Firekeeper's Daughter
by Boulley, Angeline






Daunis, who is part Ojibwe, defers attending the University of Michigan to care for her mother and reluctantly becomes involved in the investigation of a series of drug-related deaths.





Angeline Boulley, an enrolled member of the Sault Ste. Marie Tribe of Chippewa Indians, is a storyteller who writes about her Ojibwe community in Michigan's Upper Peninsula. She is a former Director of the Office of Indian Education at the U.S. Department of Education. Angeline lives in southwest Michigan, but her home will always be on Sugar Island. Firekeeper's Daughter is her debut novel.





*Starred Review* Reeling after the death of her uncle, Daunis is trying to adjust to her new normal, a challenge at the best of times in her gossip-prone town, especially when her scandalous origins leave her caught between two worlds: Ojibwe on her father's side, but not officially enrolled as a member of the tribe, and French, dating back to fur traders, on the side of her mother, who considers the other half of Daunis' heritage a defect. When she witnesses a murder at the hands of someone who is addicted to meth and from a prominent family of her tribe, she has a choice: let the cycle of pain continue or protect her community. This debut novel is gripping from the start, letting the reader know that they're in for wild ride. Boulley, herself an enrolled member of the Sault Ste. Marie Tribe of Chippewa Indians, writes from a place of love for her community and shares some key teachings from her culture, even mixing languages within the context of the story. She doesn't shy away from or sugar-coat the very real circumstances that plague reservations across the country, and she tackles these through her biracial hero, who gets involved in the criminal investigation into the corruption that led to this pain. An incredible thriller, not to be missed. Grades 10-12. Copyright 2021 Booklist Reviews.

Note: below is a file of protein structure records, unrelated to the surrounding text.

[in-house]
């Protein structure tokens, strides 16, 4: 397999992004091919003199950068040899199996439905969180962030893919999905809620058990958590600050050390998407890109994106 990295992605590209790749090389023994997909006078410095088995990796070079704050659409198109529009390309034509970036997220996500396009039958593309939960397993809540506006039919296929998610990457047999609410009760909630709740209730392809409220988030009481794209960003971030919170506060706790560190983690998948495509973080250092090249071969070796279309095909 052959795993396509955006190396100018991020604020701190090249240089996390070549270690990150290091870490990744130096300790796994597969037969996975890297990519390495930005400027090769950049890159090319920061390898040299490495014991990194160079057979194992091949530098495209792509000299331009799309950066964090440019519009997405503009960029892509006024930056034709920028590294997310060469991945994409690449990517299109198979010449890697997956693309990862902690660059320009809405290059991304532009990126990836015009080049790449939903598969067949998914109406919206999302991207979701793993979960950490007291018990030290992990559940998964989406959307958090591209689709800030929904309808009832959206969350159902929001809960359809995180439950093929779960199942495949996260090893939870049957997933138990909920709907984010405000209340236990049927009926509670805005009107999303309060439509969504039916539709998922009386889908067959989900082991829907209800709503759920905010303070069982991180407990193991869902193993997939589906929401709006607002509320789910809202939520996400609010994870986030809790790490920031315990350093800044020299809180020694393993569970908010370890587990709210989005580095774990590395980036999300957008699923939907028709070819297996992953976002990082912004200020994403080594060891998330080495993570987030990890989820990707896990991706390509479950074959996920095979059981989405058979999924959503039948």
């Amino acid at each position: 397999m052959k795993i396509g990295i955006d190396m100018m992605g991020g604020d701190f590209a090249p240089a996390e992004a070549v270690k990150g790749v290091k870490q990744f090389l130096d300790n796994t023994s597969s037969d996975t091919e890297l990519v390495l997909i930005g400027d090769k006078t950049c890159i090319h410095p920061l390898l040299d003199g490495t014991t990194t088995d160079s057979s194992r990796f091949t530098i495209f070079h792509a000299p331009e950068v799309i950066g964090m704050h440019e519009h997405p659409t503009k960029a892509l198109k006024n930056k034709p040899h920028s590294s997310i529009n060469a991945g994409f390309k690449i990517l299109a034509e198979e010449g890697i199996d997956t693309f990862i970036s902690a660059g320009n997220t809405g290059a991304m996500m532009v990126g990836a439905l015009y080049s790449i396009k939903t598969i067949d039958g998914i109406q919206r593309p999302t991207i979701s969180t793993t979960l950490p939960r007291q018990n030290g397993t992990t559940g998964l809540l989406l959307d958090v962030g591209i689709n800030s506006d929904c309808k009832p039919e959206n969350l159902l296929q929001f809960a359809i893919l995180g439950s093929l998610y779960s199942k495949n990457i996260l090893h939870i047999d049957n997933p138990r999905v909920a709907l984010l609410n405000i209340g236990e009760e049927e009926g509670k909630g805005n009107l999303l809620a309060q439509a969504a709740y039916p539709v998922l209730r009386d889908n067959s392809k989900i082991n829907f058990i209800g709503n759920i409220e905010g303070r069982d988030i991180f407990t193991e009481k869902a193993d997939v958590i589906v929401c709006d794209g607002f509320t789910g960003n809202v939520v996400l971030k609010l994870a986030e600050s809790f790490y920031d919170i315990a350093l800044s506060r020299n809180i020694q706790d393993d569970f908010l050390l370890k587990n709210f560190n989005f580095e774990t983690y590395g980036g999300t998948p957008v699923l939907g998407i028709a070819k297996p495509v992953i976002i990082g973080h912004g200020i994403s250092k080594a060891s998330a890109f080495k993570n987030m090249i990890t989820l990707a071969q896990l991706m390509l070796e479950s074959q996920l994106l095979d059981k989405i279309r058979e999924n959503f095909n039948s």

Testing the strength of family bonds is never easy‚?"and lies make it even harder. Daunis is trying to balance her two communities: The Sault Ste. Marie, Michigan, teen is constantly adapting, whether she is with her Anishinaabe father‚??s side of the family, the Firekeepers, or the Fontaines, her White mother‚??s wealthy relatives. She has grand plans for her future, as she wants to become a doctor, but has decided to defer her plans to go away for college because her maternal grandmother is recovering from a stroke. Daunis spends her free time playing hockey with her Firekeeper half brother, Levi, but tragedy strikes, and she discovers someone is selling a dangerous new form of meth‚?"and the bodies are piling up. While trying to figure out who is behind this, Daunis pulls away from her family, covering up where she has been and what she has been doing. While dealing with tough topics like rape, drugs, racism, and death, this book balances the darkness with Ojibwe cultural texture and well-crafted characters. Daunis is a three-dimensional, realistically imperfect girl trying her best to handle everything happening around her. The first-person narration reveals her internal monologue, allowing readers to learn what‚??s going on in her head as she encounters anti-Indian bias and deals with grief. A suspenseful tale filled with Ojibwe knowledge, hockey, and the politics of status. (Thriller. 14-18) Copyright Kirkus 2020 Kirkus/BPI Communications. All rights reserved.






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